A. Live cell imaging of α-syn-GFP after a 4 hr induction in 0.2% galactose. TM (0.02 μg/ml) was added to the cultures after an initial induction in galactose and cells were imaged 2 hours later. In a marked contrast to untreated cells, the GFP foci were largely vacuolar in rer1Δ or wild type cells treated with TM (arrows). B. GFP immunoblot in whole cell lysates prepared from cells in (A). The intravacuolar proteolysis of α-syn-GFP generates the transiently stable GFP moiety detected as a discrete fragment in SDS-PAGE. C. Fluorescent images of transgenic hermaphrodites stably expressing α-syn-GFP from a body wall muscle promoter (Punc-54::α-syn::GFP). Arrows denote a subset of the α-syn-GFP foci. Worms co-expressing heat shock protein torsinA (tor-2) in the same cells (Punc-54::tor-2) served as a positive experimental control. The average number of α-syn-GFP foci per worm scored from digitized Z-stacked images ± s.e.m are plotted in D (n >20).

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Ectopic expression of human α-syn-GFP gives rise to microscopic foci in body wall muscle cells of adult worms stably expressing Punc-54::α-syn::GFP (Fig 6C) [36]. Consistent with their high basal autophagy, rer-1(tm5219) worms or a positive experimental control over- expressing heat shock protein torsinA (tor-2) (Punc-54::tor-2) [37], displayed a marked reduction in the number of the GFP foci (Fig 6C, quantified in 6D). An RNAi knockdown of lgg-1 largely restored the α-syn-GFP foci in muscle cells of rer-1 animals, highlighting a requirement for intact autophagy in removal of protein aggregates in worms. Collectively, these data demonstrate that the expansion in the pool of autophagosomes in rer1 mutants is accompanied with a quantitative reduction in cytoplasmic protein inclusions in yeast and worm.

Autophagy is required for extended lifespan in yeast and worm rer1 mutants

Next we asked whether the constitutively high basal autophagy contributes to mitotic longevity in rer1 mutants. Deletion of genes encoding the autophagosome components Atg8 or Atg5, which mediates Atg8 lipidation required for expansion of autophagosomes [28], abolished the otherwise extended mitotic lifespan in yeast rer1Δ (Fig 7A and 7B). Knockdown of lgg-1 similarly reduced the reproductive lifespan in rer-1 worms (Fig 7C). Enhanced proteostasis thus appears to underlie the extended lifespan in yeast and worm rer1 mutants.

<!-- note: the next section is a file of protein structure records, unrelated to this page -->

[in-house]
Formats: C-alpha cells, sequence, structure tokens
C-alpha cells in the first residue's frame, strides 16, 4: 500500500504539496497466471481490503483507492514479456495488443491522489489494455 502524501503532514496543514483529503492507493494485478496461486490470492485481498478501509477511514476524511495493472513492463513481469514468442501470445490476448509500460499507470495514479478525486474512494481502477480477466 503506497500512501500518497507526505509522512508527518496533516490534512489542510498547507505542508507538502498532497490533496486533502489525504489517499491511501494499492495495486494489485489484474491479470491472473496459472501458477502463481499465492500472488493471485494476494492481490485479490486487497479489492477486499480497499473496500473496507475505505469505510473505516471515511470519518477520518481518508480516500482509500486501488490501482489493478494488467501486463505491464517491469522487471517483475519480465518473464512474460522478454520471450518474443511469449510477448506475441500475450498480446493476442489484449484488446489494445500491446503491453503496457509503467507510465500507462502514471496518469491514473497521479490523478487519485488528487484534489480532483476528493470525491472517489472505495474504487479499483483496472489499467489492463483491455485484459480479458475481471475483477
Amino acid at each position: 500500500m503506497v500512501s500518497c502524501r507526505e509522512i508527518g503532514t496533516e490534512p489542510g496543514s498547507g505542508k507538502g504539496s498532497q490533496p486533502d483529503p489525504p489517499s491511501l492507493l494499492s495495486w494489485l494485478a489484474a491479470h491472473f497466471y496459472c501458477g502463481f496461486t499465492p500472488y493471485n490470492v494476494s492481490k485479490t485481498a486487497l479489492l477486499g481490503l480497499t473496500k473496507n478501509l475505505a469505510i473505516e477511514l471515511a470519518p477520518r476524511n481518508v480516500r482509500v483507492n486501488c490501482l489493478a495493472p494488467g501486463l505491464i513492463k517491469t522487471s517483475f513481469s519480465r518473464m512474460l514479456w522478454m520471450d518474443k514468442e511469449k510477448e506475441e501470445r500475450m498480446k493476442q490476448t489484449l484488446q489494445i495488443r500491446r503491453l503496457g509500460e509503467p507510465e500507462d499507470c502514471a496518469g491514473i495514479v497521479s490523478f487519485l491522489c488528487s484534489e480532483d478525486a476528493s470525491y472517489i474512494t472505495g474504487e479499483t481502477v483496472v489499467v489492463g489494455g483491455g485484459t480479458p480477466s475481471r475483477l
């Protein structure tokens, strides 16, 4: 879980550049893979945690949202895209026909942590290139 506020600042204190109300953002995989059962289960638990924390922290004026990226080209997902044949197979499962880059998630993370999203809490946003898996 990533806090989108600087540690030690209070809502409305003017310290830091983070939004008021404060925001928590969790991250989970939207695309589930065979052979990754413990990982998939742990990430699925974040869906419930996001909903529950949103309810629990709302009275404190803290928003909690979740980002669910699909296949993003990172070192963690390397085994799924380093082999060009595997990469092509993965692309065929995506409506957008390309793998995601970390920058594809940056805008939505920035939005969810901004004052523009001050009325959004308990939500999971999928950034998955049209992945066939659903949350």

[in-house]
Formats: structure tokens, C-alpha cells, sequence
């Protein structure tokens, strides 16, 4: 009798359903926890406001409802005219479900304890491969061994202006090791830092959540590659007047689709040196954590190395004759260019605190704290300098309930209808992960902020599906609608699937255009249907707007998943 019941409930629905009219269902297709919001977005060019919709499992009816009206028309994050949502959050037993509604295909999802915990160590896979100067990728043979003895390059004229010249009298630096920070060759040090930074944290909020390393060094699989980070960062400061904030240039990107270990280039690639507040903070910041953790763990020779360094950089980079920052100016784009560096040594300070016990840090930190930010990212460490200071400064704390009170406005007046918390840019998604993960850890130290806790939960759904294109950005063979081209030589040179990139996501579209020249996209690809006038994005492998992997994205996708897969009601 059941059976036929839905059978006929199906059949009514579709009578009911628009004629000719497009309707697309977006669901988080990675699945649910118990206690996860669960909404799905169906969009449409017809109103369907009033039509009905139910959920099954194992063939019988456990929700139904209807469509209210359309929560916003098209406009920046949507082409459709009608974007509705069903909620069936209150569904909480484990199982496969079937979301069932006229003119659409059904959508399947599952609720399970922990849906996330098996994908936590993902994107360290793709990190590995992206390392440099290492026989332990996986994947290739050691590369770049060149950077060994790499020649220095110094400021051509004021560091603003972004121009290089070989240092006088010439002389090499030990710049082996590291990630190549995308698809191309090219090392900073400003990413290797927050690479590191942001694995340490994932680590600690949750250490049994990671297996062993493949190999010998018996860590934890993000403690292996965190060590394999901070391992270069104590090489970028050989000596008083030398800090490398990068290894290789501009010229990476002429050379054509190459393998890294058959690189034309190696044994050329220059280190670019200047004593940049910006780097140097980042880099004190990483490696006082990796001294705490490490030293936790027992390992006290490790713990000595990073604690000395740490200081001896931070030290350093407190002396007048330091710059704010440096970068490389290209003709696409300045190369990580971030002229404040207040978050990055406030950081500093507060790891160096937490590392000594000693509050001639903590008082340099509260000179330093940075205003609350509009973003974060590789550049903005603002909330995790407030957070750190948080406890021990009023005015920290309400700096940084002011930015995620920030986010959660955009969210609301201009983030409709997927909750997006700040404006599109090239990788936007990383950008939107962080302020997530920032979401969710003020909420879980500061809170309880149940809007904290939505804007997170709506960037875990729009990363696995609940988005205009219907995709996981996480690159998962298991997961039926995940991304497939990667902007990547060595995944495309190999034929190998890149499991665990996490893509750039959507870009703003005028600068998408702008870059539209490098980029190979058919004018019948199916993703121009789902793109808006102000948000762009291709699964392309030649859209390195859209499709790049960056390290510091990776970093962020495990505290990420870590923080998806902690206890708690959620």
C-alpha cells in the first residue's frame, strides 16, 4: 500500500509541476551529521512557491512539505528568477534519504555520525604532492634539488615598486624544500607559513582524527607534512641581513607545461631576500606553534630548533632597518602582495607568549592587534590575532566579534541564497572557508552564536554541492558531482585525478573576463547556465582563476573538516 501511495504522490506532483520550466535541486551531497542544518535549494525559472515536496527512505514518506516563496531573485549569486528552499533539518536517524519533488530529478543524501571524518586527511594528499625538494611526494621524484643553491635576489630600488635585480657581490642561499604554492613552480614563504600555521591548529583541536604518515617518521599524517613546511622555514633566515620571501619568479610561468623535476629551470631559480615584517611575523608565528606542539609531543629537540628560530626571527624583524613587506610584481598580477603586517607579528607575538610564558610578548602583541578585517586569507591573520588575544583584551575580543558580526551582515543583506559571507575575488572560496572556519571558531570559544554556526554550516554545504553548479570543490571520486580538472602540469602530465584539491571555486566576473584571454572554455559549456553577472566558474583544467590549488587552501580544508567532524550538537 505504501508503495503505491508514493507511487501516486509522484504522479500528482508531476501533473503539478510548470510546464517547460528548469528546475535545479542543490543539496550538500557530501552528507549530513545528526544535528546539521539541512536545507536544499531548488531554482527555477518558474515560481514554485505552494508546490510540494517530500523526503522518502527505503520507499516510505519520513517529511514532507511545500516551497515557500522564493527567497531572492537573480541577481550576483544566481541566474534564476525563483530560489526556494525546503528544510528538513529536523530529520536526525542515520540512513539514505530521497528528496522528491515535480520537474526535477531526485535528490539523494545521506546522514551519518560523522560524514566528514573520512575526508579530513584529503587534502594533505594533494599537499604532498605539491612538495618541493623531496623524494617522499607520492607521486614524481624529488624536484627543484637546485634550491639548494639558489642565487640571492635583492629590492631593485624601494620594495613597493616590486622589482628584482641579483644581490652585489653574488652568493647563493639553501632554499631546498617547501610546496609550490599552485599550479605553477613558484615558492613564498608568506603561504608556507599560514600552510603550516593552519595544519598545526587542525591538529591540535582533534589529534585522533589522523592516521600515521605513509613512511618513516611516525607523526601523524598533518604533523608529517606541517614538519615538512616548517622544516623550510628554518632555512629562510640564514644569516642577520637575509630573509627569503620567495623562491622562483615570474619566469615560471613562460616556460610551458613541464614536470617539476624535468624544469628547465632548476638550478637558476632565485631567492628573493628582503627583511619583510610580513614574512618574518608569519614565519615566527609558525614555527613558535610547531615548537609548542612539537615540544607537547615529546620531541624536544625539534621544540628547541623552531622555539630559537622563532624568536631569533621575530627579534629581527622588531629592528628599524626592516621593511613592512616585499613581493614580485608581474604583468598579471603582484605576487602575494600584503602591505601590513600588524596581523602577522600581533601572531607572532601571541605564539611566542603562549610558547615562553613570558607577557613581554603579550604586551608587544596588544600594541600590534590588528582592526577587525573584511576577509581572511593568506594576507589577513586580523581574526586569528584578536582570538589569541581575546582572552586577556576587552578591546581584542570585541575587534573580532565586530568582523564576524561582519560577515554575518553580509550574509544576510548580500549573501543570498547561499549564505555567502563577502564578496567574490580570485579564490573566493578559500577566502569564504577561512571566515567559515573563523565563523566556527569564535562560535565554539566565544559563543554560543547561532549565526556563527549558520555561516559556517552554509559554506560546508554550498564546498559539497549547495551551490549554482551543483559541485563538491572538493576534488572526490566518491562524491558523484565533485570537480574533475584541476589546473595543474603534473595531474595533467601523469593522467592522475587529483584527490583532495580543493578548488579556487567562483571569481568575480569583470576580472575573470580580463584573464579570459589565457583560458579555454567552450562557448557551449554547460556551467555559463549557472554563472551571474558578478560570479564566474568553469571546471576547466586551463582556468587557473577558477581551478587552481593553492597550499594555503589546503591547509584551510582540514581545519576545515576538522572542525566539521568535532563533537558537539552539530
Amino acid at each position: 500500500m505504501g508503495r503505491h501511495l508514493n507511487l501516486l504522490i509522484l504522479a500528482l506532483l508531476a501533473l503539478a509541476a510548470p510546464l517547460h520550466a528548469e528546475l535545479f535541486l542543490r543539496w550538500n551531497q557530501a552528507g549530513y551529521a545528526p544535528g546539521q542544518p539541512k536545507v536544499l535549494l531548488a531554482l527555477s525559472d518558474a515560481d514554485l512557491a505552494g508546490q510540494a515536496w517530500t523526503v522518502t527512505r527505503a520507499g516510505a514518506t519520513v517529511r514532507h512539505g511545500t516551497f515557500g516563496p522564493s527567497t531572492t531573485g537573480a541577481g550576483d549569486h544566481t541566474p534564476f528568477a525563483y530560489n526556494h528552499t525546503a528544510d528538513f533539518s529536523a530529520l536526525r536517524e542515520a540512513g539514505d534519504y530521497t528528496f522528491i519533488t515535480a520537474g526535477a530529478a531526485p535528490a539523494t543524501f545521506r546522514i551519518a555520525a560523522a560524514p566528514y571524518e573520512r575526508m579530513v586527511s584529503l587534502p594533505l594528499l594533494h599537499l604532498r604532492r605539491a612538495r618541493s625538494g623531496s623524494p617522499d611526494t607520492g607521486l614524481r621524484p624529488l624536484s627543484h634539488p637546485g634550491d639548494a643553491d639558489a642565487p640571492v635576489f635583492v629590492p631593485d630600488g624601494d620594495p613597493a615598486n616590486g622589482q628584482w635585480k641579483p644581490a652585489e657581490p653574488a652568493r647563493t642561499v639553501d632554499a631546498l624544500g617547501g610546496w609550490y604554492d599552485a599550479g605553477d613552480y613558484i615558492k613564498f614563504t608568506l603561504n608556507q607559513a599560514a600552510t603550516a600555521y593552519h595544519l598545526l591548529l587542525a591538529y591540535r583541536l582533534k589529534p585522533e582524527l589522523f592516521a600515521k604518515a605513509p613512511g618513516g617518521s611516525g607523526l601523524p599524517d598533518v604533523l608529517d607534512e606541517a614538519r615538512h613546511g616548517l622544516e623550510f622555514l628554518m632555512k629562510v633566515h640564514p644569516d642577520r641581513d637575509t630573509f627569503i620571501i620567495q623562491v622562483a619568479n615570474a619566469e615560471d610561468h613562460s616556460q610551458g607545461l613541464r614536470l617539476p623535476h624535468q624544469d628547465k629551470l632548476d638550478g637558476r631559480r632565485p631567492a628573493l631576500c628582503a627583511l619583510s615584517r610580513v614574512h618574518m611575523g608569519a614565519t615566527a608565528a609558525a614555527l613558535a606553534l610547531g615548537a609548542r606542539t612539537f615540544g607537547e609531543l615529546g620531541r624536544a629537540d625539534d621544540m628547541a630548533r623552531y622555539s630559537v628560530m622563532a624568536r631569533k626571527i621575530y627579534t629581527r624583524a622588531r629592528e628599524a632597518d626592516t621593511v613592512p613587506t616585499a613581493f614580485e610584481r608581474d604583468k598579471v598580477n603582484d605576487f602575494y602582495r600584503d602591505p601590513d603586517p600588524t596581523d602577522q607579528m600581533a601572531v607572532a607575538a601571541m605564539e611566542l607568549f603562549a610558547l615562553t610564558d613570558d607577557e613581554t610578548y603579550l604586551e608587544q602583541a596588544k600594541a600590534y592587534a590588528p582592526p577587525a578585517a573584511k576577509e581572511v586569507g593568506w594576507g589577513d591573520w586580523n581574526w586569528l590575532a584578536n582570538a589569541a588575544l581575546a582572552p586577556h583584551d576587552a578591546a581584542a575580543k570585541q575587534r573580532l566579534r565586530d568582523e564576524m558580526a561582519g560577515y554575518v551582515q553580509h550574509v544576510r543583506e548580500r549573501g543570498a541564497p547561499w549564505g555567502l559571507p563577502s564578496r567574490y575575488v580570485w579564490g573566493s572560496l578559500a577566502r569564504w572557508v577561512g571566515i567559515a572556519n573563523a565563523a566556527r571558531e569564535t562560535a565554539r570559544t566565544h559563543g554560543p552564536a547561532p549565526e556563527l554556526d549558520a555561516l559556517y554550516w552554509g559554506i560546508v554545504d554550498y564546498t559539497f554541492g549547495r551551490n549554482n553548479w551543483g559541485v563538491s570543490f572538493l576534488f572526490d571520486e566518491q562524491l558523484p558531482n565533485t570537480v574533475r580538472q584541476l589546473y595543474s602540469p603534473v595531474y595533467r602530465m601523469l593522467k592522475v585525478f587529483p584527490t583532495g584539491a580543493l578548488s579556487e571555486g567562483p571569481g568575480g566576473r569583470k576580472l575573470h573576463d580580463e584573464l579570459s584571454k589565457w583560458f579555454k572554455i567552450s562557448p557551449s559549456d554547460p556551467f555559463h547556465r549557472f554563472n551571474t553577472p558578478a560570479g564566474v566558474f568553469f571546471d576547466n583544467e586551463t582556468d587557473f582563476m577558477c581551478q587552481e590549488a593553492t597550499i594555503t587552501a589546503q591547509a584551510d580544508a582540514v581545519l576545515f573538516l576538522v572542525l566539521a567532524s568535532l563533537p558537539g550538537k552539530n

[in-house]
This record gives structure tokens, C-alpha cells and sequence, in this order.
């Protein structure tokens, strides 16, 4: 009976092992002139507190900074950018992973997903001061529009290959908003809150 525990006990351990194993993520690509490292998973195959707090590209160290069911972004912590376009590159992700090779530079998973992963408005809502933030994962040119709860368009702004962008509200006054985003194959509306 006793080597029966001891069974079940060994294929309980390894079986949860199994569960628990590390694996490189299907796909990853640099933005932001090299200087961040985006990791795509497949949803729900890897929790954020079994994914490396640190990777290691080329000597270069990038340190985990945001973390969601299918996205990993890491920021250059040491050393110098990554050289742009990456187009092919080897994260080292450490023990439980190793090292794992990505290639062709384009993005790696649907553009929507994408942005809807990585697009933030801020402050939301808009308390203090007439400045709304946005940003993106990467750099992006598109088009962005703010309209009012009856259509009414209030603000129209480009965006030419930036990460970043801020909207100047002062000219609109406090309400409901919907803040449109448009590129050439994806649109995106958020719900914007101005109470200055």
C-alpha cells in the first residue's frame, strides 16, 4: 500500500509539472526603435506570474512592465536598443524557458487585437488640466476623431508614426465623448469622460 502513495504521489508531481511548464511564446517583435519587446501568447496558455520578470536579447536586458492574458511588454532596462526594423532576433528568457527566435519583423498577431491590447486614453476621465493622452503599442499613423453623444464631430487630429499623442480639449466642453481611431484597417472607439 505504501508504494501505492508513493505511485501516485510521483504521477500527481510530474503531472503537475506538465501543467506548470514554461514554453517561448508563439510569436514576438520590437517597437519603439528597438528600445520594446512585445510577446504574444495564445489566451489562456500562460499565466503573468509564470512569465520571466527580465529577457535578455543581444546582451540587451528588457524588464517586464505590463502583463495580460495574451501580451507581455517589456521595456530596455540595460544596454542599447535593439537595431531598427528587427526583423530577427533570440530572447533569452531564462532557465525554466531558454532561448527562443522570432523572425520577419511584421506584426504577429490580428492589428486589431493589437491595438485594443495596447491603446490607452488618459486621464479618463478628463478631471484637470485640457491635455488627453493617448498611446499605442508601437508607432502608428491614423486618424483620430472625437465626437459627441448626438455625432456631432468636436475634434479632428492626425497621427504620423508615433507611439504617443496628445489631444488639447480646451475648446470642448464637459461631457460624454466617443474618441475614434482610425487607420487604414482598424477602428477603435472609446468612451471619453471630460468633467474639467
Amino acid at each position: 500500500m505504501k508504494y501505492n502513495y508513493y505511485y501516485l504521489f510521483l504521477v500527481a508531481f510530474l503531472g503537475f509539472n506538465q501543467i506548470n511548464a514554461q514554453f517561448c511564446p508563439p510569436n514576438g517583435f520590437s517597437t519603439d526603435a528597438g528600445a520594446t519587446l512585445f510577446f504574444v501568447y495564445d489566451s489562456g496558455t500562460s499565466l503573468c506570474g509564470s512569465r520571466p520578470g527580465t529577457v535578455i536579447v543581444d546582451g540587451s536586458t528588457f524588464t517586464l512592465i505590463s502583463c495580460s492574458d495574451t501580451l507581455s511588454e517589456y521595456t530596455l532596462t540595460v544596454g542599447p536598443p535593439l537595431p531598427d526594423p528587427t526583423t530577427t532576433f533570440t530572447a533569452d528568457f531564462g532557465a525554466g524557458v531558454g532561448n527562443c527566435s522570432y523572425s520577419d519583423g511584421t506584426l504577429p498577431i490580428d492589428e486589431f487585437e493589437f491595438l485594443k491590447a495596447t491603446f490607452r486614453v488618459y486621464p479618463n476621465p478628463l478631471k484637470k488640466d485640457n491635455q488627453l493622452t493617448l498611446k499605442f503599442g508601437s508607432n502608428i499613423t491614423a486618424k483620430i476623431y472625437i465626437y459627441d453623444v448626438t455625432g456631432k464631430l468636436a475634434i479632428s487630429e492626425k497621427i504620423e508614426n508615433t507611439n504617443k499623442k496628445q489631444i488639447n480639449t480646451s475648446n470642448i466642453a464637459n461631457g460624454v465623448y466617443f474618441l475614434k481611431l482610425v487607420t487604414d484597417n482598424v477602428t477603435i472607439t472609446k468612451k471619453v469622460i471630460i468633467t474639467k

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Fig 7. The requirement for intact cellular catabolism in extension of lifespan in yeast and worm rer1 mutants.

Mitotic lifespan in wild type or rer1Δ mutants harboring a deletion of the autophagosome components ATG8 (A) or ATG5 (B). The mean mitotic lifespans for the samples in (A) were WT (16.5 days), rer1∆ (27.5), atg8∆ (15.5) and rer1∆ atg8∆ (18.5). The rer1∆ mean mitotic lifespan was significantly different from the WT (p-value<0.01), whereas the differences between WT, atg8∆ and rer1∆ atg8∆ were not. Similarly, in (B) the mean mitotic lifespan difference between WT (17.5 days) and rer1∆ (38.5) was statistically significant (p-value<0.01), whereas the differences between WT, atg5∆ (17.5), and rer1∆ atg5∆ (18.5) were not. C. Reproductive lifespan in N2 (n = 25) and rer-1(tm5219) (n = 25) worms treated with control or lgg-1 RNAi. D. Deletion of VMA8, encoding a vacuolar proton pump subunit, abolishes the extended lifespan in yeast rer1Δ mutants. The differences between WT (21.5 days), vma8∆ (15.5; p-value < 0.01) and rer1∆ vma8∆ (17.5; p-value < 0.05) were statistically significant. E. Autophagy, induced in response to elevated ER stress in rer1Δ or following exposure to the ER stressor (TM), traffics cytoplasmic aggregates to the vacuoles and in doing so delays mitotic senescence (details in text).